The human element is considered the weakest element in the security “onion.” How do we understand what our users may or may not be doing to create some level of risk to our cyber environments? Organizations need a way to detect anomalies that arise intentionally or unintentionally.
I recently hosted a webinar called Only Human: Everyday Behaviors and Cyber Risk where other panelists and I discuss the impact of human factor failures within the third-party risk management ecosystem. In the session, fellow panelists offered ways you can ensure appropriate controls are applied to all who have access to sensitive data inside and outside of the company.
The full recording and slide deck for Only Human: Everyday Behaviors and Cyber Risk is here.
Speakers in our recent session included myself (Ron Bradley, Vice President, Shared Assessments), Husnain Bajwa (Vice President Field Engineering, Beyond Identity), and Nasser Fattah (Senior Advisor, Shared Assessments).
What is UEBA?
Our session began with a discussion of UEBA. UEBA stands for “User and Entity Behavioral Analysis” which allows for your organization to have a high level of security while detecting users and entities that might be a threat to your system.
Be cognizant that cyber risk does not always originate from a malicious, deliberate entity trying to do harm. It can be someone inadvertently doing something that poses a threat to your organization. (For example, someone accidentally sends an email with sensitive information to the wrong recipient.)
Big B in UEBA = Behavioral
How do we get valuable contextual data from a user perspective as well as from the entity? The behavioral aspect should measure “What am I capturing now?” and “What have I seen you do on the network?”
Imagine you’re working with a contractor who tries to access an area of your data that they are not authorized to access. Is it the user that is looking to do that or is it their system? Being able to get visibility and quickly identify where you are seeing some anomalies is extremely helpful because these are capabilities that an organization can take advantage of to make sure that something is not out of order.
How do I detect and prevent cyberattacks?
As an organization begins to collect related data points from different parts of its network environment (Security Controls, Firewalls, IDS, IPS), these various pieces need to be puzzled together.
It is important to identify security incidents in a timely manner – and then take appropriate measures to contain and eradicate them.
Living in a work-from-home present (and future), threat actors are aware and beginning to leverage distributed attacks that aim at the heart of individuals. Individuals – the ordinary user – are not equipped for this kind of IT warfare. To combat advanced attacks, looking at identity providers and coming up with techniques that are fundamentally unfishable and fundamentally resistant to social engineering is key.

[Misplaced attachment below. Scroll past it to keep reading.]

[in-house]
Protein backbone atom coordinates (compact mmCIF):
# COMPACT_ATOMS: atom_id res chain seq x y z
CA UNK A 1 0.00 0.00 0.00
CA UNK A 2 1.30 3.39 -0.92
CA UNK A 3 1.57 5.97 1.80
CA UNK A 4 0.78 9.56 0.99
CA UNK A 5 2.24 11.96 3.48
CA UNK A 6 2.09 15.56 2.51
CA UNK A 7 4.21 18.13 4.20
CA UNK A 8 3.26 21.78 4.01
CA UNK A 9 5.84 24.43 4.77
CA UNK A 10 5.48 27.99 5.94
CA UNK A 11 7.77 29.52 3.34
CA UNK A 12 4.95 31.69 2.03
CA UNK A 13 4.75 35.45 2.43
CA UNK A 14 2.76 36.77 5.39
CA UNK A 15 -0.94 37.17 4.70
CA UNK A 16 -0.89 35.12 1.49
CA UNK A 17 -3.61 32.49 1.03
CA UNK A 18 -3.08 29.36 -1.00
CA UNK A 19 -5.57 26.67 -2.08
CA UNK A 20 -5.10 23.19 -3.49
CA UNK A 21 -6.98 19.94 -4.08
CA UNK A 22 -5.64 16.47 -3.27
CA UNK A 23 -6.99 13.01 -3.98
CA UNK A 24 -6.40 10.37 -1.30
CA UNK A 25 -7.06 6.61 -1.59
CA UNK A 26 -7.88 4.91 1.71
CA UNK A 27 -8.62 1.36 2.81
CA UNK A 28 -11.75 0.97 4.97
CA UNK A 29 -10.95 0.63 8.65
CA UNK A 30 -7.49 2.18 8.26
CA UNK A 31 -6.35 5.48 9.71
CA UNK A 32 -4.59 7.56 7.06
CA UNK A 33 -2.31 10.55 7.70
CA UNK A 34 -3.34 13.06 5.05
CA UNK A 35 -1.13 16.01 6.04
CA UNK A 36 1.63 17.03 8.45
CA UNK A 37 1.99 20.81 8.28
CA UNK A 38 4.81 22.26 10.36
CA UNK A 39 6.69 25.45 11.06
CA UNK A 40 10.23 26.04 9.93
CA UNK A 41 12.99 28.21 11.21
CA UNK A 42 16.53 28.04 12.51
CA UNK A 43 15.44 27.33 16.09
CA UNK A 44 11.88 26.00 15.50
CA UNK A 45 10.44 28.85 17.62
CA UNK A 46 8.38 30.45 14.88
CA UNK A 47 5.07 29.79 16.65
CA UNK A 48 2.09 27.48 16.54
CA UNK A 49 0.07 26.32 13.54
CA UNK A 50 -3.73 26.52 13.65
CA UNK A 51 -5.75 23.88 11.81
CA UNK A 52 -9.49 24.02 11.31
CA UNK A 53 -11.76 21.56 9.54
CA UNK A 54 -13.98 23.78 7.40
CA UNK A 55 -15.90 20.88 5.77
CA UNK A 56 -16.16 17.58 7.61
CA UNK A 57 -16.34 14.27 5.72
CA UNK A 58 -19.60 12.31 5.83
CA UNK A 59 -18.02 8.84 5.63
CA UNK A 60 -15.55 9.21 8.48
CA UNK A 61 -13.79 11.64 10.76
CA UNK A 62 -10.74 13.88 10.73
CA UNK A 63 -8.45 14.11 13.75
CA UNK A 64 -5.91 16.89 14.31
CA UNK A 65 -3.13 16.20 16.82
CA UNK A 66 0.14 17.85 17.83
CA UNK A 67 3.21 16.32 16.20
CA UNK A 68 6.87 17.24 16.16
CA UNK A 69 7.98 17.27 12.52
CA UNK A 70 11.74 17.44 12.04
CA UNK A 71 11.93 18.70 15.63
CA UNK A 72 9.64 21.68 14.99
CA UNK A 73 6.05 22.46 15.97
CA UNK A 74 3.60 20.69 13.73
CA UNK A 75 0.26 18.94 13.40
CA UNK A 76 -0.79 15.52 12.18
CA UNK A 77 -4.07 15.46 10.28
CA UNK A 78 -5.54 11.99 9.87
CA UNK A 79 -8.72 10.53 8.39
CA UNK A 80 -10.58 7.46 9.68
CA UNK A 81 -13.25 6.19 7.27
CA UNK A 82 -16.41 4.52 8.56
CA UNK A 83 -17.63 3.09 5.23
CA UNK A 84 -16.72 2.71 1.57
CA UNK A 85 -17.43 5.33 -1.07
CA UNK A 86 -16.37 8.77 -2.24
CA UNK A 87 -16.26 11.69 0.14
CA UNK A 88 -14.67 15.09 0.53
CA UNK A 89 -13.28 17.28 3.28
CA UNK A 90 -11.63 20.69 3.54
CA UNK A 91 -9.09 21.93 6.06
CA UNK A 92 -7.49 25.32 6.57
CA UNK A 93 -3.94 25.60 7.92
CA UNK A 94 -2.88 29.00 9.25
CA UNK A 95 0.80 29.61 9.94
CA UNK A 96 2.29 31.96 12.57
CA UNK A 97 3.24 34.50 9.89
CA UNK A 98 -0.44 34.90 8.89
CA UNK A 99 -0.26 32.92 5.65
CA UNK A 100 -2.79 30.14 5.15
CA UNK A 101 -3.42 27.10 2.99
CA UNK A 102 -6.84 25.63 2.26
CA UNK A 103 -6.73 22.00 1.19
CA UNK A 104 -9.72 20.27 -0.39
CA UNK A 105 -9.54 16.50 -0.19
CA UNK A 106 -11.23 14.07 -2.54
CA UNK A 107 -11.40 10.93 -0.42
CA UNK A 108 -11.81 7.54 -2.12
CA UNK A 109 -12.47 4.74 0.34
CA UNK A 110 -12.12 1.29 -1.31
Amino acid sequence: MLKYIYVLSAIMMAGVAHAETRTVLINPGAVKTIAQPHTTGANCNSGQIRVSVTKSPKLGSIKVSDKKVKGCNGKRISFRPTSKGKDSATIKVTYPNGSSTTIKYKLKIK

The behavioral element needs to build on top of Multifactor Authentication (MFA) tools to proactively restrict access and “shut the front door” on a number of attacks. Then, organizations need to also use MFA in the forensic chain and to evaluate a “kill chain” for unknown threats.
Where do I start?
The size of the company and the importance of the data you are trying to protect indicate the types of security controls you need to put into place. Identify your company’s “crown jewels.” You cannot protect everything the same way, so determine what is most important to your organization.
Understand how to access data. Who has the authority to access specific data and why? By knowing access and authorization, you can start building an expected profile as to what should be the normal behavior around this data.
How does behavior threat analysis apply to the supply chain?
Organizations can be vulnerable to disruption in the supply chain itself (or disruptions from third and fourth parties associated with the organization). Third parties have access to specific data that you protect from your own staff internally and this factor should be reflected in your relationship with your outside vendors.
Your security capabilities should not be shied away from – even if you view third parties as an extension of your staff. The way your organization shields itself from cybersecurity vulnerabilities may not be the same as your third or fourth parties’ methods of shielding.
Continuously challenging people with rigorous security questionnaires, adopting more signing operations for logs, and implementing lessons of blockchain technologies are some ways to better get a sense of security across the supply chain.
As a risk manager, it is imperative that you set and understand the access and authority permissions allowed to your data within your own company and your vendors. Knowing the behavioral component behind human security errors allows you to quickly eradicate these errors and identify them again in the future.